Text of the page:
Massaoui 'competent' to plead guilty

21st April 2005, Comments 0 comments

WASHINGTON, April 20 (AFP) - The long, tortured legal saga of Frenchman Zacarias Moussaoui, the only person facing US charges related to the September11 attacks, is set to end with a guilty plea after a federal judge agreed Wednesday to accept his admission.

WASHINGTON, April 20 (AFP) - The long, tortured legal saga of Frenchman Zacarias Moussaoui, the only person facing US charges related to the September11 attacks, is set to end with a guilty plea after a federal judge agreed Wednesday to accept his admission.

After a closed meeting with Moussaoui and one of his lawyers, US District Judge Leonie Brinkema ruled that he was mentally competent to plead guilty, setting the date for Friday after more than three years of legal battles.

Moussaoui faces six conspiracy charges related to the attacks on New York and Washington, four of which could carry the death penalty, though it was not immediately known to which charges he intends to plead guilty.

"For the reasons stated on the record in a sealed hearing on April 20, 2005, the Court finds that the defendant is fully competent to plead guilty to the indictment," the judge ruled.

Tuesday, The Washington Post reported that Moussaoui, 36, had recently written to Brinkema and the US government to say he is willing to accept the possibility of a death sentence, resolving a key point of contention with prosecutors, who have insisted on capital punishment in his case.

After a guilty plea, Brinkema would likely set a date for sentencing at which a jury in Alexandria, Virginia would decide if Moussaoui should be executed.

Until now, Moussaoui has said that although he is a member of Al-Qaeda, he was meant to participate in plots other than the hijackings of September 11, 2001.

Jonathan Turley, a law professor at George Washington University, called the guilty plea "ridiculous."

Turley called Moussaoui a "trophy terrorist" for the government and said that despite Brinkema's ruling, the guilty plea raises serious questions about Moussaoui's mental competency.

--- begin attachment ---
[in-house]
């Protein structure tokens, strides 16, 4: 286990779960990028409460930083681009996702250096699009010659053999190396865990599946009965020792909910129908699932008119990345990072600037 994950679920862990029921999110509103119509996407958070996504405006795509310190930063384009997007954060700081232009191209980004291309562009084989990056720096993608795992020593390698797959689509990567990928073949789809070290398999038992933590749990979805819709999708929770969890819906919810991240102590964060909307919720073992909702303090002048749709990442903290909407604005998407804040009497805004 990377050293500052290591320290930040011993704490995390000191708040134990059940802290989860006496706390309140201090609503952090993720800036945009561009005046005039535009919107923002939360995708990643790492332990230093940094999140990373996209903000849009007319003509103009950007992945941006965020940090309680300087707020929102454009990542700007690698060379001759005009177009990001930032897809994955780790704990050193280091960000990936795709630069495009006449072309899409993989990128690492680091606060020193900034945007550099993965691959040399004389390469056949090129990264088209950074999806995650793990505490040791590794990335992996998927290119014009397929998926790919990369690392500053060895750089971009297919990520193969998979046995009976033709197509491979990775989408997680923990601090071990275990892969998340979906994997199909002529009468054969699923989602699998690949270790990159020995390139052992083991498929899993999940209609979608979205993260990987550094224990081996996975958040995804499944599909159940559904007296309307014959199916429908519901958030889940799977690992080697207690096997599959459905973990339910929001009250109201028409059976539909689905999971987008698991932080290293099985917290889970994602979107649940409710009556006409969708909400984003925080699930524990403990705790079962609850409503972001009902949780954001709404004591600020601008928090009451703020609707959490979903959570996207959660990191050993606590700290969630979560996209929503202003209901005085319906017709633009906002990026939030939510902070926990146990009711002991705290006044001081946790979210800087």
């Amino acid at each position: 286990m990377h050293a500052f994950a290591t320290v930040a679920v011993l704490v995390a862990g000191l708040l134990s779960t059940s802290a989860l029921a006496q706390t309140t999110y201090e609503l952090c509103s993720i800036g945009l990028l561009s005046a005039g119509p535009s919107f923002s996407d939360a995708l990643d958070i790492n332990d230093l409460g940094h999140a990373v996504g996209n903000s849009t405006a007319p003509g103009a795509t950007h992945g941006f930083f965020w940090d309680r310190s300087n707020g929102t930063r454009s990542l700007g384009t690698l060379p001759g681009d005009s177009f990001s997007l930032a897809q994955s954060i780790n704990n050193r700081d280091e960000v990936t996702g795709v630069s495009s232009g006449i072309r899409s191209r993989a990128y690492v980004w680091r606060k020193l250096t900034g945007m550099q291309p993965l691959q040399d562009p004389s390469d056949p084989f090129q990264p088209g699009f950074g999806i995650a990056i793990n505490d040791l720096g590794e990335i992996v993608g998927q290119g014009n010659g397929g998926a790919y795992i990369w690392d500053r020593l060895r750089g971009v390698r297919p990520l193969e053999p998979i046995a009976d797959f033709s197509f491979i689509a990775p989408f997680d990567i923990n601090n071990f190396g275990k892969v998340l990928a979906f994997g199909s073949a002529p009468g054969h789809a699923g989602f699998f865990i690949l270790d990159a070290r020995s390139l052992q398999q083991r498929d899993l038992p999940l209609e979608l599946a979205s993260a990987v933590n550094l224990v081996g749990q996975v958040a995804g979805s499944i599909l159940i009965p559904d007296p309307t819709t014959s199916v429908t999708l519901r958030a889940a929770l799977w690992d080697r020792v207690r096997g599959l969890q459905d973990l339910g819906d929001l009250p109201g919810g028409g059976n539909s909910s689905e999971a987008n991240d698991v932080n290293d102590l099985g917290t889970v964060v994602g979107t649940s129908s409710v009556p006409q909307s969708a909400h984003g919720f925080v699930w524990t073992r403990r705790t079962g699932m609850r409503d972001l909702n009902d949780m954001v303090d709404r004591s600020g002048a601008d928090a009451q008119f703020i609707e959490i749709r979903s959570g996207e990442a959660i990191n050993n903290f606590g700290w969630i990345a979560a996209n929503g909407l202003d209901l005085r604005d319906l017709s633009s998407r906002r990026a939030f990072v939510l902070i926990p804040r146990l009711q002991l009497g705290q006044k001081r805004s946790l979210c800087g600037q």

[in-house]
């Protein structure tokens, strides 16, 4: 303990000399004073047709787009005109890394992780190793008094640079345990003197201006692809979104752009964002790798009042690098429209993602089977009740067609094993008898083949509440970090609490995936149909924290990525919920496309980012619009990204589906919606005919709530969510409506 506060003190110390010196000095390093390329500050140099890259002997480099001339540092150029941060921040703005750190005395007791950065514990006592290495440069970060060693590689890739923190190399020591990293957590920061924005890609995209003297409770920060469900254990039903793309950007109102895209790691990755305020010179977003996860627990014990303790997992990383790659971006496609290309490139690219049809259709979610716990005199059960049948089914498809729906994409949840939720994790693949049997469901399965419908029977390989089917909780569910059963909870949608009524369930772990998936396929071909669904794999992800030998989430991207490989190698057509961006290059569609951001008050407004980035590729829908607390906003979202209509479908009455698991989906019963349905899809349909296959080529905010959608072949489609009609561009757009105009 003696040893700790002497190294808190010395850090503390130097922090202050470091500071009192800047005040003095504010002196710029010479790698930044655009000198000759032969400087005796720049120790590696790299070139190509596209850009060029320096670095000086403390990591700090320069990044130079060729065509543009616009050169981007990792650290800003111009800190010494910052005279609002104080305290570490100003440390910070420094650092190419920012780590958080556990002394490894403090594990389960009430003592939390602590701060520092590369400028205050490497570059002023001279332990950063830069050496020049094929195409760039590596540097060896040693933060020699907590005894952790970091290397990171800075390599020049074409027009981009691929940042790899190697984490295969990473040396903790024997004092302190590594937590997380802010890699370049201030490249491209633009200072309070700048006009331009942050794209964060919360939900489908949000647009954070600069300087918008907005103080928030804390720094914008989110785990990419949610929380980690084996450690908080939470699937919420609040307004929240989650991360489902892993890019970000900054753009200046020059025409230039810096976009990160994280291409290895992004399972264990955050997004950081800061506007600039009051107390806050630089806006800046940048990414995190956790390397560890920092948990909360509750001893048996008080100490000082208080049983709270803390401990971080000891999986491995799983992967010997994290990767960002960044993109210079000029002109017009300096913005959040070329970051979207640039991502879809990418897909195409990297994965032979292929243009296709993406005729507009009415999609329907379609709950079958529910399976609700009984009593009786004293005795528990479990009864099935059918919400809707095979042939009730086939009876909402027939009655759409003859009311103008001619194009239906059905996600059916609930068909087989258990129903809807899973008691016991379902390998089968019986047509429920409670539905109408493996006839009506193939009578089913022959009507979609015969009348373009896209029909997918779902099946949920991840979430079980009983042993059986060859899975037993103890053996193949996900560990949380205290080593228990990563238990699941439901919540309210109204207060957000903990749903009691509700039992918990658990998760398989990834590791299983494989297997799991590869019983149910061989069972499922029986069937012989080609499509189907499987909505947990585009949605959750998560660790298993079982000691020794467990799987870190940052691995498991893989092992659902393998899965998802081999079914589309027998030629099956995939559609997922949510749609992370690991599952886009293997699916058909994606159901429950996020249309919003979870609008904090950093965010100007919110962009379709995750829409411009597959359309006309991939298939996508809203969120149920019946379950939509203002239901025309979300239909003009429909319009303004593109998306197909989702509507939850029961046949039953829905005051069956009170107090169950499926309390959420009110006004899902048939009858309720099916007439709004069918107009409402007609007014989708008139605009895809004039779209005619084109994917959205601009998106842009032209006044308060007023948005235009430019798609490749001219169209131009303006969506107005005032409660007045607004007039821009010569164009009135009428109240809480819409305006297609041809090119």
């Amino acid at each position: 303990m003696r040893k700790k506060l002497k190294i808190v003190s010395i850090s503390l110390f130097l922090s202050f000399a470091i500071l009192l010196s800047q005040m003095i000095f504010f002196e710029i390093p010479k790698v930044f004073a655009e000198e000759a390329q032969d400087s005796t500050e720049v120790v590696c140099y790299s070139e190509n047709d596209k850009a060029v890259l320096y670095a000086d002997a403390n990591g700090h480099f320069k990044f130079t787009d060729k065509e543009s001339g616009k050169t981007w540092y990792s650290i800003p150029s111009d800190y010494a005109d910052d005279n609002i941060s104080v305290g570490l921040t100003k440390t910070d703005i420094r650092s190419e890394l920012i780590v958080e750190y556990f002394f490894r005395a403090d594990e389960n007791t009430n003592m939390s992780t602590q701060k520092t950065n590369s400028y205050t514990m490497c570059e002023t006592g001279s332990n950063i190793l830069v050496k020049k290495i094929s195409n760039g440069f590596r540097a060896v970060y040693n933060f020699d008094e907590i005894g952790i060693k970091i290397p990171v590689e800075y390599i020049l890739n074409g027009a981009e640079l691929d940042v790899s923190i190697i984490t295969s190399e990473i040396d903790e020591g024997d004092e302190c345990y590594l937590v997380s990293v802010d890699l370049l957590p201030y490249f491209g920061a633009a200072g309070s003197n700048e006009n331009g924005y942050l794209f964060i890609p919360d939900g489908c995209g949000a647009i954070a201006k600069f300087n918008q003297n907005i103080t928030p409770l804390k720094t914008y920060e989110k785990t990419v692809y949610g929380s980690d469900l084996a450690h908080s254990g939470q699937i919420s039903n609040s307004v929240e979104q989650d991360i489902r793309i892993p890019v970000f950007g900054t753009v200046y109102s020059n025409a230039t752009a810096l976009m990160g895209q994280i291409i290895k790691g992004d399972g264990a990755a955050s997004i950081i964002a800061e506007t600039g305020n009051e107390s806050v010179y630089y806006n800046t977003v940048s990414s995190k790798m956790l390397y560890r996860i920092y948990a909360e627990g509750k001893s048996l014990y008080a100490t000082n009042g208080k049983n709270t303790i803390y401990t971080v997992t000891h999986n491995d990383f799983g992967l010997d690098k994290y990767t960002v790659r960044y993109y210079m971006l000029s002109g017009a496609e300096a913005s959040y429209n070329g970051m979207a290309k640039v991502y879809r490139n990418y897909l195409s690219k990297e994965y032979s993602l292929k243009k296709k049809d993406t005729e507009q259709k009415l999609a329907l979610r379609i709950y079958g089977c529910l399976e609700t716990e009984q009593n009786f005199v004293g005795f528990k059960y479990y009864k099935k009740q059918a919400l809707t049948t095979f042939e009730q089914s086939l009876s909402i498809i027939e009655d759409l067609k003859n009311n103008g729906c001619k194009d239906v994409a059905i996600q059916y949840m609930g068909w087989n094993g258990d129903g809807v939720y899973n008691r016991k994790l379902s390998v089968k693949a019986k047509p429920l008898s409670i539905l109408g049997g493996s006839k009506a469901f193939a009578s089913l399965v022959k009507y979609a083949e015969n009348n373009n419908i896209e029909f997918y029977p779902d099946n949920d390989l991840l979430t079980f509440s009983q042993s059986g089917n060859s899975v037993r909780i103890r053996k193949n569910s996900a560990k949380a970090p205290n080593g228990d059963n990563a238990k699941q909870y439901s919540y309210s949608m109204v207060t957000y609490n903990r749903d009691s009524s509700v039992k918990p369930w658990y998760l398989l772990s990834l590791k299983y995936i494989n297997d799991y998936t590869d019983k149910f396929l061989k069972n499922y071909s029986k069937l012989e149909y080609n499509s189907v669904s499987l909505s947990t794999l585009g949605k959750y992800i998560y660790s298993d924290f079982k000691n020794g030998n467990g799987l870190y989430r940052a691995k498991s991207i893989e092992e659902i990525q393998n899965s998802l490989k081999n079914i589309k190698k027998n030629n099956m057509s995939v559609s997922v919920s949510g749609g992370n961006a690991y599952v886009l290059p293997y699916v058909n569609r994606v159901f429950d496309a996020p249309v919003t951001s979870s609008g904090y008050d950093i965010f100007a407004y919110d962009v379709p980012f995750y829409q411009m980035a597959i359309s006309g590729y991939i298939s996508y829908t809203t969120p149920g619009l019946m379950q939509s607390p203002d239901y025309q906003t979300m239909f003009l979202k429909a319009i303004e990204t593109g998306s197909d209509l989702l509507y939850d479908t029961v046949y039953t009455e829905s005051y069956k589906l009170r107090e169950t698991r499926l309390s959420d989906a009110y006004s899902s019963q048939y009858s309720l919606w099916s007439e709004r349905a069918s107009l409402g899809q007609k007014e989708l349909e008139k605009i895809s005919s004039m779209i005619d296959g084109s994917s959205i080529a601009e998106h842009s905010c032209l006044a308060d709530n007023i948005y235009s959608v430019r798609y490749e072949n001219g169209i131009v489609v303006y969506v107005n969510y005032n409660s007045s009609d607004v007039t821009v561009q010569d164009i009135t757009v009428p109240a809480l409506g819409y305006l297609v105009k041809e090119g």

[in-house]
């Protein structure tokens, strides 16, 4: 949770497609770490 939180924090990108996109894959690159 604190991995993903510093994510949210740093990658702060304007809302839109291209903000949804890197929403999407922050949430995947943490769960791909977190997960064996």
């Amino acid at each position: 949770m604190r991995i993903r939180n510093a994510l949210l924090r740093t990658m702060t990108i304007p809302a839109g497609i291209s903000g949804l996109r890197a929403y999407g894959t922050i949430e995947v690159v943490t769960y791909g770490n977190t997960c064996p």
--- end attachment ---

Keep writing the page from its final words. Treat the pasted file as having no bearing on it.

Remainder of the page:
"There are significant legal issues remaining in the Moussaoui case, some of which could be litigated in front of the Supreme Court," he said.

Nineteen men hijacked four jets and crashed two of them into the twin World Trade Centre towers and a third into the Pentagon. The fourth jet crashed in a field in Pennsylvania following an uprising by passengers. Around 3,000 people died in the attacks.

Prosecutors reportedly charge that Moussaoui, who was in jail on immigration violations at the time of the attacks, was to have been on the fourth plane. But Turley noted that a government expert has said Moussaoui was not the "20th hijacker."

"The case was built around those charges," Turley said. "He might be pleading guilty to crimes he may not have committed."

As part of their defence strategy, Moussaoui and his lawyers sought access to three top Al-Qaeda operatives in US custody - Ramzi bin al-Shaiba, Khalid Sheikh Mohammed and Moustafa Ahmed al-Hawsawi - all accused Al-Qaeda organisers and financiers. Mohammed is considered the number-three in Al-Qaeda.

Moussaoui had argued that their testimony could help prove the Frenchman had nothing to do with September 11.

The move repeatedly delayed his trial as both sides wrangled over access to the detainees, which the US Justice Department claimed would threaten US security and classified information.

Last month the US Supreme Court ruled in favour of the government, ending the debate.

In 2002 Moussaoui tried to plead guilty but reneged after the judge gave him a week to think about his offer. Later that year he fired his lawyers and decided to represent himself.

© AFP

Subject: French News

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